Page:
Battle Lines Drawn over Deregulation of Mutual Funds

By Porter, Sylvia | THE JOURNAL RECORD, January 4, 1991 | Go to article overview

Battle Lines Drawn over Deregulation of Mutual Funds


Porter, Sylvia, THE JOURNAL RECORD


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The battle lines are being drawn for what promises to be one of the hottest financial controversies of 1991. The issue is the deregulation of mutual unds.

You would be wise to learn as much as you can about the issue and, when the time comes, to make your voice heard.

It all began last year when the Securities and Exchange Commission (SEC) published a ``concept release'' that proposed to reform the various regulations governing funds. Following a comment period, the SEC went to work on a formal proposal that will be presented to Congress in late winter or early spring.

While there are hardly any regulations that couldn't stand a bit of streamlining, there is considerable concern that a broad deregulation of the mutual funds industry could open the window for questionable and downright crooked funds to make a quick killing before they're pushed out of the marketplace.

One organization that argues for great caution in any deregulation of mutual funds is the North American Securities Administrators Association (NASAA), a group representing the securities regulators from the individual states.

The association says that the very nature of mutual funds is such that investors should receive more regulatory protection for mutual funds than for other kinds of securities.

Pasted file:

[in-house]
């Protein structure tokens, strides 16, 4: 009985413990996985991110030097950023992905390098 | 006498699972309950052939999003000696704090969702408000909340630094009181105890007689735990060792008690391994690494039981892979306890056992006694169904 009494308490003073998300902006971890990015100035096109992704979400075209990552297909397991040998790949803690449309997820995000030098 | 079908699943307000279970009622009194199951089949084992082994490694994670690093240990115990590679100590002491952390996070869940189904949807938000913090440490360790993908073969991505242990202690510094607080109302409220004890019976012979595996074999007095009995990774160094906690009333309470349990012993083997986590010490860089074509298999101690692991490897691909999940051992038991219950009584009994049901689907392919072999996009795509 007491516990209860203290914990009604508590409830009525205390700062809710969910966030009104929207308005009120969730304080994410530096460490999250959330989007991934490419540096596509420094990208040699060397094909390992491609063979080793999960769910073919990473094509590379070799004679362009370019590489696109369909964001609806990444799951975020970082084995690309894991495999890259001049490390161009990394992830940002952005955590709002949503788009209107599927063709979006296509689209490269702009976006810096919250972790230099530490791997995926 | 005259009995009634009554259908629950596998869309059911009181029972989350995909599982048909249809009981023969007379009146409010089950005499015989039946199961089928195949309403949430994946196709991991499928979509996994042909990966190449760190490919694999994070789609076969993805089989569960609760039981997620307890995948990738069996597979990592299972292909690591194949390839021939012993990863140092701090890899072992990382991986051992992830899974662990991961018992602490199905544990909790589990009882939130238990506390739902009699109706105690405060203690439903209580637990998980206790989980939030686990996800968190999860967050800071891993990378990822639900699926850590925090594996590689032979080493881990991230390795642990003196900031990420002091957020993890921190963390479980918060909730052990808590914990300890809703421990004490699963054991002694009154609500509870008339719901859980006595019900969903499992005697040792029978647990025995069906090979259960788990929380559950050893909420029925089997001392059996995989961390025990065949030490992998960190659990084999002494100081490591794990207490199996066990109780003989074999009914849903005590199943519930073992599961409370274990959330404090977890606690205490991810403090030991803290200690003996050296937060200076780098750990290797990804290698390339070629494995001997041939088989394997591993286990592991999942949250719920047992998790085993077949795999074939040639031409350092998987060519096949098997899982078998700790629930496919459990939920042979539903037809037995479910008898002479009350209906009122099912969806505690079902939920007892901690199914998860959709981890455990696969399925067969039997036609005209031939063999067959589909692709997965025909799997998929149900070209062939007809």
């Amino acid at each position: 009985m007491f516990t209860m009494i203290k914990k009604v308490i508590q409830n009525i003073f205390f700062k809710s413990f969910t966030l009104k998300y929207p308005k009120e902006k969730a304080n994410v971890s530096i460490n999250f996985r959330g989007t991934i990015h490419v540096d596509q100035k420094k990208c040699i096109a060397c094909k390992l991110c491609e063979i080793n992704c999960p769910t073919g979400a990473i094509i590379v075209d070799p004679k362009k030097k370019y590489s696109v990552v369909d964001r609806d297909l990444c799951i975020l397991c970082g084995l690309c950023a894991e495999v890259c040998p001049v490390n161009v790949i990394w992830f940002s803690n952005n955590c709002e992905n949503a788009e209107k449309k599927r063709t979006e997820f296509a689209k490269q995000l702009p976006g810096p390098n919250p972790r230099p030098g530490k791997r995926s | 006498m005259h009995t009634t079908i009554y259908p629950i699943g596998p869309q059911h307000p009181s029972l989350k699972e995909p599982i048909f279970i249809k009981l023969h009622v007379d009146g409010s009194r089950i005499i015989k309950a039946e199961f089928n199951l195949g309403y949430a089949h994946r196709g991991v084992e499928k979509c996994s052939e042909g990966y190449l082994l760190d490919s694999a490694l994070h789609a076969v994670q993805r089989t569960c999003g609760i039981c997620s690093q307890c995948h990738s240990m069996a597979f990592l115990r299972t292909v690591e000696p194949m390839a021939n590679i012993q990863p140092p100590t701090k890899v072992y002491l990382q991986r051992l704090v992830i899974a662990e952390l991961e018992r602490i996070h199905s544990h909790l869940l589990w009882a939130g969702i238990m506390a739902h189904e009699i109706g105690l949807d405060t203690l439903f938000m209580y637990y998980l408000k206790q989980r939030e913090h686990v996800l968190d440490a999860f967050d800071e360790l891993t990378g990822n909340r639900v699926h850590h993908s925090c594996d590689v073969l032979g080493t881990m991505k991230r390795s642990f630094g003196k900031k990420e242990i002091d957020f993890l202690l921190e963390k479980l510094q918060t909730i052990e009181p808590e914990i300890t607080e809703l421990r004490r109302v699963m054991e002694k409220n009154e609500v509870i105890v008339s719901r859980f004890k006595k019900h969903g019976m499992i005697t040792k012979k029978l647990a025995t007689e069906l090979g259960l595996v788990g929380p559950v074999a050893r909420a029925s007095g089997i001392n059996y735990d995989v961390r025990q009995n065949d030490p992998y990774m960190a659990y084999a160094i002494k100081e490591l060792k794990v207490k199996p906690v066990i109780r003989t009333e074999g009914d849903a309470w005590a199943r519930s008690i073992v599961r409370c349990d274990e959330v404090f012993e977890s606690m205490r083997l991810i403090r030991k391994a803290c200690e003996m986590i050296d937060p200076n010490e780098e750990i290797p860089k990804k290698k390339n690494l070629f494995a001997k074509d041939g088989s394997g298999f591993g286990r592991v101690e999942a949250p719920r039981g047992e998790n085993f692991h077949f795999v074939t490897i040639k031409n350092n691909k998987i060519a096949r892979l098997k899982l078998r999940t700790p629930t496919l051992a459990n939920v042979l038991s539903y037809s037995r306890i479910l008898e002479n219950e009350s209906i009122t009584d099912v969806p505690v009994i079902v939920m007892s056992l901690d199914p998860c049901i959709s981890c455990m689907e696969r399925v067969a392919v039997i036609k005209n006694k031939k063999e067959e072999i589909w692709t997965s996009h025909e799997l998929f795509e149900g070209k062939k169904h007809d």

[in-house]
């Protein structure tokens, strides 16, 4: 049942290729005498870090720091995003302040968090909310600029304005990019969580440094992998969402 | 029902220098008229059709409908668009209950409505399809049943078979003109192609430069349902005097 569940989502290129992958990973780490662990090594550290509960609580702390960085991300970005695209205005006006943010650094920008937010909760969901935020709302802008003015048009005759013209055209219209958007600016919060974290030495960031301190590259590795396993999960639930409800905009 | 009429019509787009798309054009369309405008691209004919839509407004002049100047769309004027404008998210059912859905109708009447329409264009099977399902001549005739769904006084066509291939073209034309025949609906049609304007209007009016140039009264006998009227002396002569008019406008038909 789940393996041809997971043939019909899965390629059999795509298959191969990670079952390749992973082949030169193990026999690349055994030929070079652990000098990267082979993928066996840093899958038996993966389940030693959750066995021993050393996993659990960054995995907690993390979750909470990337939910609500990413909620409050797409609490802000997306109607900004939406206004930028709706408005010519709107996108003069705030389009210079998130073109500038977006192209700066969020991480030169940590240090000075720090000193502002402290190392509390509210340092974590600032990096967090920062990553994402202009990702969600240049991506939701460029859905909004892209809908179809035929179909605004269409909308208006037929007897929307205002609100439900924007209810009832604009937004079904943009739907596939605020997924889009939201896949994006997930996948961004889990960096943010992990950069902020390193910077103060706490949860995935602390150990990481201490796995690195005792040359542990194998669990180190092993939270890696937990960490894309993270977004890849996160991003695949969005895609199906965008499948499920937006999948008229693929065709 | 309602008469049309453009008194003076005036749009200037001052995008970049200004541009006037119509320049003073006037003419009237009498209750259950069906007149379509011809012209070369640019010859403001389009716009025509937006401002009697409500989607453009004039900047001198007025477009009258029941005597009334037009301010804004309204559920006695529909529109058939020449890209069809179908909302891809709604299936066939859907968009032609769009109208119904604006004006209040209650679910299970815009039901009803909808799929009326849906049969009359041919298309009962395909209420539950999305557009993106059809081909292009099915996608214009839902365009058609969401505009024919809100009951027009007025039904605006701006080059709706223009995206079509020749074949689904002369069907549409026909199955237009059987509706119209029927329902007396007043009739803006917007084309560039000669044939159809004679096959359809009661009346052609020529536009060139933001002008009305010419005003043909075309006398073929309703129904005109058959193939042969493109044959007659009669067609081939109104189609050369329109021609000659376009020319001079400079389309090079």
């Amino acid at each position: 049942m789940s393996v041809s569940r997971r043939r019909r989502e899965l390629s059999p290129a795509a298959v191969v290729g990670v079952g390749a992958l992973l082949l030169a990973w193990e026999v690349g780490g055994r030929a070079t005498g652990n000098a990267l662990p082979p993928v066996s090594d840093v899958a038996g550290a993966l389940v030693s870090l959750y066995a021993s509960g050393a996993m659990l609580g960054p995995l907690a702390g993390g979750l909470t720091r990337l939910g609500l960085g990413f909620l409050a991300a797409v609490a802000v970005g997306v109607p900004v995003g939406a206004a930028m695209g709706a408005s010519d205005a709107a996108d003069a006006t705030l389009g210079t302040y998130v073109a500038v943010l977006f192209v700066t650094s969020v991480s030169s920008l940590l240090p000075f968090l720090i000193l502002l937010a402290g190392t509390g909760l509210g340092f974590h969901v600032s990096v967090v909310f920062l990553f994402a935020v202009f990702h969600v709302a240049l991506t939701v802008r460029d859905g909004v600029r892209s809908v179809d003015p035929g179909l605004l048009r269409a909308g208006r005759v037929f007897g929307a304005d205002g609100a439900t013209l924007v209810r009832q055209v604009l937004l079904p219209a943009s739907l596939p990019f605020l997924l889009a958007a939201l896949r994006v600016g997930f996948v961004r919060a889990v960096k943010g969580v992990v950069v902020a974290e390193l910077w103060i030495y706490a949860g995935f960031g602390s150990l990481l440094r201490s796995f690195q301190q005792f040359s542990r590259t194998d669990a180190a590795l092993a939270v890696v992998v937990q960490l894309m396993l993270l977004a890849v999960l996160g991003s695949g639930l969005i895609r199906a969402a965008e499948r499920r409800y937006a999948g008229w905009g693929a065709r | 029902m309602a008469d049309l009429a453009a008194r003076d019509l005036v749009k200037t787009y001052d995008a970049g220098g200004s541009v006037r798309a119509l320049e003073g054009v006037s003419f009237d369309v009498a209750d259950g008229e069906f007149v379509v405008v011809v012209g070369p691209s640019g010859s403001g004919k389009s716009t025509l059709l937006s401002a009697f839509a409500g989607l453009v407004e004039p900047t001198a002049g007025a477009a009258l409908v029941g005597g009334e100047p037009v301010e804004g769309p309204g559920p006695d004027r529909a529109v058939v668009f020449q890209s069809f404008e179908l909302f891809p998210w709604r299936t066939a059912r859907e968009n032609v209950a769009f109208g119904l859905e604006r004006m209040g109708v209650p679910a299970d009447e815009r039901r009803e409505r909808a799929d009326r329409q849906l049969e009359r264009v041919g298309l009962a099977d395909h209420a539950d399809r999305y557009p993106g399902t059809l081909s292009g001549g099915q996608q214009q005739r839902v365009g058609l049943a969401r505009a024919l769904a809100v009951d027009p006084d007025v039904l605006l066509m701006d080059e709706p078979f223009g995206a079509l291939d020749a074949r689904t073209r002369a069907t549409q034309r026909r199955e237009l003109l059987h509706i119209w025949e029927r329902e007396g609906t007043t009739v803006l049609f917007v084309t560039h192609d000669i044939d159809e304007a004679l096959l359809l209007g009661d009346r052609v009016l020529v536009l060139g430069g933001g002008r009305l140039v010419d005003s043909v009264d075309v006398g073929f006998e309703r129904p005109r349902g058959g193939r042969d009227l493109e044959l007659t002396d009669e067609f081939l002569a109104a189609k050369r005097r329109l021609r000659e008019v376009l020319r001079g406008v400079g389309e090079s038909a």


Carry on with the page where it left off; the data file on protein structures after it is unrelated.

``Many or even most of the current and prospective investors in mutual funds are largely unsophisticated consumers with limited awareness of the functioning of the marketplace,'' said M. Douglas Mays, association president, in a formal response to the SEC.

Mays noted that mutual funds have become the vehicle of choice for small investors, especially those who have been troubled by the extreme market volatility of the last few years. Two-thirds of mutual fund investors, he said, come from households with pre-tax income of less than $50,000, and more than one-fourth have pre-tax household income of less than $25,000.

Clearly, these are people who are unlikely to invest in stocks and bonds except in mutual funds whose portfolios usually are professionally managed. Mutual funds are seen by many as a very safe place to put money and to realize considerable income or growth without having to do the complicated homework necessary in other securities purchases. …

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